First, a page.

Why You Should Be a Sporty Mom

Why is it that, despite all the modern conveniences of life reducing the physical burden of home care and our tendency to lead increasingly sedentary lifestyles, you end up feeling exhausted every evening? You’d think that not having to wash your clothes by hand and being able to sit at a desk to work would mean you have far more energy than previous generations of women, but that isn’t necessarily the case. The reason is quite simple – the less you exercise, the more tired you feel, and conversely, the more exercise you do, the more energy you will have!

The link between exercise and energy levels

There are two key reasons why not getting enough exercise makes you tired. The first is that exercise is a great stress buster because it makes you fitter and stronger and therefore more resilient. The second is that it breaks the cycle of focusing on one thing for long periods of time, which is why desk jobs can be so exhausting. If you don’t get your heart pumping and your blood flowing on a regular basis, your body and brain become sluggish, everything seems more of a struggle, and you have no defense against excess stress levels. Exercising boosts your oxygen levels, strengthens you physically and mentally, and also releases endorphins, the brain chemicals that give you the feel-good factor. This all helps to improve your wellbeing and increase your energy levels, and the more exercise you do, the fitter you’ll become and thus have even more energy.

Sports or workouts?

Many people combine both, and in fact, use their exercise regime to improve their sporting performance. If you lead a very busy life – and who doesn’t when they have kids – you might find it hard to free up enough time to do both, so if you have to choose, which is best? It comes down to your personal preference, but if you struggle to find the motivation to work out at the gym or keep going to fitness classes, you might find the fun element of sports is more appealing. If you have a competitive streak, playing a game which can be won or lost can be highly motivating, and you can get in the zone to the extent that everything else goes out of your mind. Sporting activities are also easier to fit in with family responsibilities, as you can involve your partner and the kids either as players or spectators.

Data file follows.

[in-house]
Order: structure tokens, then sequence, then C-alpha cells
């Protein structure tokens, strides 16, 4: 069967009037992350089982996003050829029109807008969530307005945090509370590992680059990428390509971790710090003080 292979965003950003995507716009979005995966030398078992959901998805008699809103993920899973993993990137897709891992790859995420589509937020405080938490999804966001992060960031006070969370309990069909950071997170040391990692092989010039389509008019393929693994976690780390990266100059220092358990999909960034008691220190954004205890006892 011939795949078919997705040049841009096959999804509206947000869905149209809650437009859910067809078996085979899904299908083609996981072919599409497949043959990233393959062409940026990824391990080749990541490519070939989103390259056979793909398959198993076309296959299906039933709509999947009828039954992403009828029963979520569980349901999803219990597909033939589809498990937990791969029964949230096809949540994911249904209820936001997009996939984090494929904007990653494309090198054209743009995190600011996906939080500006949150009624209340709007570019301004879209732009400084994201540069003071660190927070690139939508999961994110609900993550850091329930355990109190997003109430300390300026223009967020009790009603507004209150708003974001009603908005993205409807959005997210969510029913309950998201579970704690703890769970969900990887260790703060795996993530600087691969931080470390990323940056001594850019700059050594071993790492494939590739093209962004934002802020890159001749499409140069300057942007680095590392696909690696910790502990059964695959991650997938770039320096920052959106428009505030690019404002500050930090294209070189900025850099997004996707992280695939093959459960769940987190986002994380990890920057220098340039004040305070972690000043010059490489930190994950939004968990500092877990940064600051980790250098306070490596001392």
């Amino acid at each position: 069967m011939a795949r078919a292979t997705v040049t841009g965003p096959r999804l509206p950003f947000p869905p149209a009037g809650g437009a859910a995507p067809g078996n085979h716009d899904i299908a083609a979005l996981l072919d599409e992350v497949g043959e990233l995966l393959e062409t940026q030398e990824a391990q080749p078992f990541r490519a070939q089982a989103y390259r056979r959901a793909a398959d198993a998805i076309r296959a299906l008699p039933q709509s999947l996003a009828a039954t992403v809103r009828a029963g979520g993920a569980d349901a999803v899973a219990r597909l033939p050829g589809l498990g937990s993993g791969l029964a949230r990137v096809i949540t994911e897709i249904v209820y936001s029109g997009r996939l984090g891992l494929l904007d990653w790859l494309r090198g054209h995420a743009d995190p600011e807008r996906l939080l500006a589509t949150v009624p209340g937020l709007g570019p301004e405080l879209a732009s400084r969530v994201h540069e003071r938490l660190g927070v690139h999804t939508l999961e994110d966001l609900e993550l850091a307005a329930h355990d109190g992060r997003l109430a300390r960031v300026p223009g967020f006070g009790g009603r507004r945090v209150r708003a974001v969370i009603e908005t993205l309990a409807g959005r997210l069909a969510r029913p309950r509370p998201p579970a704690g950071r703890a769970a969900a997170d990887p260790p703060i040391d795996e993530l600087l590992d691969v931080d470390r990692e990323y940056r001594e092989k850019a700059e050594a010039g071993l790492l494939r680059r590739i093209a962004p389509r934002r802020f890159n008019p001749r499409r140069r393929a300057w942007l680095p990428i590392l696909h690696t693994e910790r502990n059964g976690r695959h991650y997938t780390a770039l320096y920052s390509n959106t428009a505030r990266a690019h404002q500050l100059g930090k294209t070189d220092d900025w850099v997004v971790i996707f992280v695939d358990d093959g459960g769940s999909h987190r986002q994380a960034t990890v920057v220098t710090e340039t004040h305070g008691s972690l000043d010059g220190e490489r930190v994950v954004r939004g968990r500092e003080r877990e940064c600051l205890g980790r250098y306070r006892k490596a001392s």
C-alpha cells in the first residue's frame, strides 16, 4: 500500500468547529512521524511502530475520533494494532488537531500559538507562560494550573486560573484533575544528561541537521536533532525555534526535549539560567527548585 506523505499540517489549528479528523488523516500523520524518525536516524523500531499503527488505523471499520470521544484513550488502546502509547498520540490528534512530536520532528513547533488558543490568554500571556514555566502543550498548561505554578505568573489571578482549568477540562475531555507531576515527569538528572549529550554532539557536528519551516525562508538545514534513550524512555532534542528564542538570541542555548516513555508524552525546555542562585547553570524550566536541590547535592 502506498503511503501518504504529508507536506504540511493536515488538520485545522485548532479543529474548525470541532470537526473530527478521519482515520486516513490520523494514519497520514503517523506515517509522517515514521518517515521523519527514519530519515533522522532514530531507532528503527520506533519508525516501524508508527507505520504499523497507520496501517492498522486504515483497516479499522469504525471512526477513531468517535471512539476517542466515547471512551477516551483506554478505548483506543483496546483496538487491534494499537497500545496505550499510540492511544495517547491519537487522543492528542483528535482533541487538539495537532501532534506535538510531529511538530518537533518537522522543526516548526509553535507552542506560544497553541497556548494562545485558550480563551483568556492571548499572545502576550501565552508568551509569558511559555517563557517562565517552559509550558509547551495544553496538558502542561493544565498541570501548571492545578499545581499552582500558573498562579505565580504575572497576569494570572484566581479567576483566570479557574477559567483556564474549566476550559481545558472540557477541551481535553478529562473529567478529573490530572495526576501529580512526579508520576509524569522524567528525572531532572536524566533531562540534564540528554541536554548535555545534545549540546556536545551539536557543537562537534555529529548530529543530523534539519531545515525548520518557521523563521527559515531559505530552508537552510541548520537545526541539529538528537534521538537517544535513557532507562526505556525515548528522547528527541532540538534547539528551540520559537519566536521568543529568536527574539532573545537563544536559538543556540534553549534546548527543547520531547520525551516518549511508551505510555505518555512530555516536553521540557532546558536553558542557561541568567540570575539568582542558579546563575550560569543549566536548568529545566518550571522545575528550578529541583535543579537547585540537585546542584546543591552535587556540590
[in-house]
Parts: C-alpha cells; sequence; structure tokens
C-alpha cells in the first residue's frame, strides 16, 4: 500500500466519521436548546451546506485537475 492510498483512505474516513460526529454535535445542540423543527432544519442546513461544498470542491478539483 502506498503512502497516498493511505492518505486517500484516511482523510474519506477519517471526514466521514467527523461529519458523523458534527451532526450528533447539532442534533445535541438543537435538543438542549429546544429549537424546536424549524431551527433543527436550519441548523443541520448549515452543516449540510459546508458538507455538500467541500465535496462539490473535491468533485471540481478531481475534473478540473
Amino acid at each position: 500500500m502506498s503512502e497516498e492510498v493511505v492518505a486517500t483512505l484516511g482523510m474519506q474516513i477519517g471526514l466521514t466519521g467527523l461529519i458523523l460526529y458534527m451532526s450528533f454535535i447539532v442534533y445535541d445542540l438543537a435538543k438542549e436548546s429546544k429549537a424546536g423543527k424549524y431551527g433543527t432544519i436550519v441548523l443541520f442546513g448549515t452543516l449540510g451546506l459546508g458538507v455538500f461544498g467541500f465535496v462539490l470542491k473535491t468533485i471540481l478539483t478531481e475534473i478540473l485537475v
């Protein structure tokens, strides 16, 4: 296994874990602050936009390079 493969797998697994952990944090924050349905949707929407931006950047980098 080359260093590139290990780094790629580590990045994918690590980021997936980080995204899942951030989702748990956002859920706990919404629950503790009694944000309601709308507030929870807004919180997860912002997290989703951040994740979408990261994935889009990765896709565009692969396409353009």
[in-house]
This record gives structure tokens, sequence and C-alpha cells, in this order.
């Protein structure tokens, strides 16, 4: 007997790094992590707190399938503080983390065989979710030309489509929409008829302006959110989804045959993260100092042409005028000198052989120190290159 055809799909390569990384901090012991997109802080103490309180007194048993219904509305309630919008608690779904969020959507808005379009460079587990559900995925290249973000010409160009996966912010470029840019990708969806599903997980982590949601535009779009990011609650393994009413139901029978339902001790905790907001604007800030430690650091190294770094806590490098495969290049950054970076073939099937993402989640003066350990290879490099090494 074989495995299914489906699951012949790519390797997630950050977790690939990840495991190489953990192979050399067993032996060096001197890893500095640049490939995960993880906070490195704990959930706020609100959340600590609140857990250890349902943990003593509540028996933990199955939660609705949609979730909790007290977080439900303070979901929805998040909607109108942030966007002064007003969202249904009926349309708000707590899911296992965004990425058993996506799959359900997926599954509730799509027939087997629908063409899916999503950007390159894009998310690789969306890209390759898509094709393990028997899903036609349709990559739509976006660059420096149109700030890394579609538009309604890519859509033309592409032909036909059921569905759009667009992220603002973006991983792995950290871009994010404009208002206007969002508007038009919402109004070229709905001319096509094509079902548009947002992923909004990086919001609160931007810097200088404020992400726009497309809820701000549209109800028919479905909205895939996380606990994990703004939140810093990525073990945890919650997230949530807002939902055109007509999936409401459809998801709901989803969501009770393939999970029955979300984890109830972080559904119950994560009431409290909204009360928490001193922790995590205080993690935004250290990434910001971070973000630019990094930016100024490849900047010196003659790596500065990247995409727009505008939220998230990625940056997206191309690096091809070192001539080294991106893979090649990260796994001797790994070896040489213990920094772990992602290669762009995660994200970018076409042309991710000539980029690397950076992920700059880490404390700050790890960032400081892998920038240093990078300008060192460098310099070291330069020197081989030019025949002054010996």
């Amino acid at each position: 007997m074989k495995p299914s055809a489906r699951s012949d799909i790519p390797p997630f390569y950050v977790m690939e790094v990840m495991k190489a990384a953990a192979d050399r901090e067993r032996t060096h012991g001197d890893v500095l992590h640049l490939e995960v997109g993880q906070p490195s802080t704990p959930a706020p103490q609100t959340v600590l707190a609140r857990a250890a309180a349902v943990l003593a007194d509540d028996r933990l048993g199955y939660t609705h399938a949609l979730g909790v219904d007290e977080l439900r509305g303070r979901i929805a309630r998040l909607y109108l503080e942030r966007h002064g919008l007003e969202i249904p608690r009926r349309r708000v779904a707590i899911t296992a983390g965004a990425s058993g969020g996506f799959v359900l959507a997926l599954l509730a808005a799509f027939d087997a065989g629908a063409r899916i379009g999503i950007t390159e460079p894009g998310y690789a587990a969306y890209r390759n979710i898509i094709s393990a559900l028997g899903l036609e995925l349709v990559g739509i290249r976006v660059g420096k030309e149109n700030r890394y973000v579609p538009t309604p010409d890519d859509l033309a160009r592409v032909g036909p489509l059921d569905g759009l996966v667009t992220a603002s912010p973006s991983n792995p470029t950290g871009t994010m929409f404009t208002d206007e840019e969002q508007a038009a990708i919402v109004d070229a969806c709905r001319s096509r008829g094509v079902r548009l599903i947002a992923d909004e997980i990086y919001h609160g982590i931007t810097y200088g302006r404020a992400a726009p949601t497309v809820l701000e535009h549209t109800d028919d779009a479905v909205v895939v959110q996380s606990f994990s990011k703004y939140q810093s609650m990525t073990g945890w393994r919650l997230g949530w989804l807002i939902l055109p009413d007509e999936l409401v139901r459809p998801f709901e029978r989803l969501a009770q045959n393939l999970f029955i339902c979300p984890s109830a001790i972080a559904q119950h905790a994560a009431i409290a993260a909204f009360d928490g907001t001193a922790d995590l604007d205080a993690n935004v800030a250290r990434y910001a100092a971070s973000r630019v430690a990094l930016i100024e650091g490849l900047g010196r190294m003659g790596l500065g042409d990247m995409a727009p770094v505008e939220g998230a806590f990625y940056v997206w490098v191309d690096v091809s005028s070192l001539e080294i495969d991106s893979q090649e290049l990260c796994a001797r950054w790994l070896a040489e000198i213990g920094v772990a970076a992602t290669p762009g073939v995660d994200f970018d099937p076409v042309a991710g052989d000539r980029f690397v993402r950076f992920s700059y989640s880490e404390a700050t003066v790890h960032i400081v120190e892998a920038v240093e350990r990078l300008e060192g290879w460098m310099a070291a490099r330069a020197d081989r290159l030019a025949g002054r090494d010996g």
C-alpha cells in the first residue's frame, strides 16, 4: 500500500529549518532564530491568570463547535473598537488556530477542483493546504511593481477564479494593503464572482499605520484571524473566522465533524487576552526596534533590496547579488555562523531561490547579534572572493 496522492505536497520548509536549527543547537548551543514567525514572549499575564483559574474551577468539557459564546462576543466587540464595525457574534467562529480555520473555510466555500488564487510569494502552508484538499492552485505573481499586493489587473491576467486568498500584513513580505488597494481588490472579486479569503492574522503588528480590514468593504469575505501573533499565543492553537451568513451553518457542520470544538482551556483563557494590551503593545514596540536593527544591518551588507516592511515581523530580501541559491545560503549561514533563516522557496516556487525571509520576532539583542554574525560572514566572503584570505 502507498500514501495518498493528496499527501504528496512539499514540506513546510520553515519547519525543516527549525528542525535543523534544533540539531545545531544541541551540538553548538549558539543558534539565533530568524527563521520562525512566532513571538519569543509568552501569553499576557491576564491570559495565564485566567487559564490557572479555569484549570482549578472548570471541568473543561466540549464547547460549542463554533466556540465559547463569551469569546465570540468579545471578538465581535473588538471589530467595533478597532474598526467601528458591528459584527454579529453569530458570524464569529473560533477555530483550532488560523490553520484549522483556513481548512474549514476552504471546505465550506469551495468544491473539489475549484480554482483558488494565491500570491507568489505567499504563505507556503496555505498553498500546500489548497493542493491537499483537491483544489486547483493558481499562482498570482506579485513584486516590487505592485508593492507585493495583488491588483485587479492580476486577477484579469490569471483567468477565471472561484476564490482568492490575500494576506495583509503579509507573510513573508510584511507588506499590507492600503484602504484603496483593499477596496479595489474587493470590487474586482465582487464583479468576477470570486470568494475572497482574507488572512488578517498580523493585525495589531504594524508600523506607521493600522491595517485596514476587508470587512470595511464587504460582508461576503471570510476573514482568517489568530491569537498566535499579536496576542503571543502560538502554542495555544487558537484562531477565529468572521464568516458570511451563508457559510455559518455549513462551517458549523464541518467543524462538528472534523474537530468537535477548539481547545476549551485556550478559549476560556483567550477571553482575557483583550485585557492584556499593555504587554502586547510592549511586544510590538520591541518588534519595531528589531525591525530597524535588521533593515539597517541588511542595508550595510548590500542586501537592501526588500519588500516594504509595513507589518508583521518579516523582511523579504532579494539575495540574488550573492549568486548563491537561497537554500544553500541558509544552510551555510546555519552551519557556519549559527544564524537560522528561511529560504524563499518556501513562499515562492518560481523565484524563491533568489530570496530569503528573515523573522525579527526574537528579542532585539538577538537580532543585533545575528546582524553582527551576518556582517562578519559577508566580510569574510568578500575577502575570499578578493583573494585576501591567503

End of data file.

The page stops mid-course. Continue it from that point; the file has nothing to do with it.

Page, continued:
Which sports are best?

All sports are good, but some will get you fitter than others. A workout on the racquetball court will burn up hundreds of calories and leave you breathless and sweating – great for getting you fit! On the other hand, a stroll around the golf course will give you a long, gentle workout which will build strength and be more gentle on your joints. Before you take up a sport or get back into one you participated in years ago, think about any physical limitations you may have, or health problems that could make a particular activity inadvisable. For example, you should only play racquetball if you’re reasonably fit already, as it can place a great deal of stress on your heart; and running isn’t the best idea if you have rheumatic problems because of the effects of concussion on your joints.

Practical tips for participating in sports

Most sports require the purchase of specialist equipment, and it can be expensive in some cases. If you want to take up cycling you might need to spend a couple thousand dollars on a good bicycle, plus the safety gear and accessories (including a padded seat cover if you don’t want your butt to give you hell!). Running and walking are much cheaper options; good quality, well-fitting footwear are essential, but otherwise, you can wear anything you’re comfortable in. Don’t skimp on safety equipment like helmets and shin pads, because your life could quite literally depend on how well these items protect you should you have an accident. If you wear glasses, they can be a real nuisance in most sports. They can be painful under a safety helmet, be hard to see out of if it rains, and get steamed up on cold days or when you get hot. Contact lenses are a good alternative that won’t cause you the same problems. You can view this site to find out more about lenses and see whether they would be right for you. You can’t really wear glasses or contacts in the pool, but if you want to swim, you can get prescription goggles instead.

Finding time for sports

The first barrier to taking up a sport is that problem with fatigue, but as we’ve seen, you’ll cure that problem if you start exercising regularly. The second barrier is time, which is a precious commodity that there never seems to be enough of. You need to start seeing exercise as a priority rather than something to fit in if you ever get any free time. To get the best from it, exercise needs to be regular, so take a look at your schedule and see if you can spot a window of opportunity such as using your lunch breaks, or finding ways to save time around the house. If you’re having trouble seeing how to fit exercise into your day, try combining it with other activities. For instance, you could go on family walks, swims, or cycle rides, or all get involved in a local sports club. That way you will be spending time together and enjoying the benefits of exercise at the same time.

Taking part in sports helps you get and stay fit, reduces the effects of chronic stress, helps you keep your figure, and sets a good example for your kids. You can also make new friends and become part of a team or group that enriches your life. There are so many potential benefits to being involved in sporting activities that you owe it to yourself and your family to become a sporty mom!


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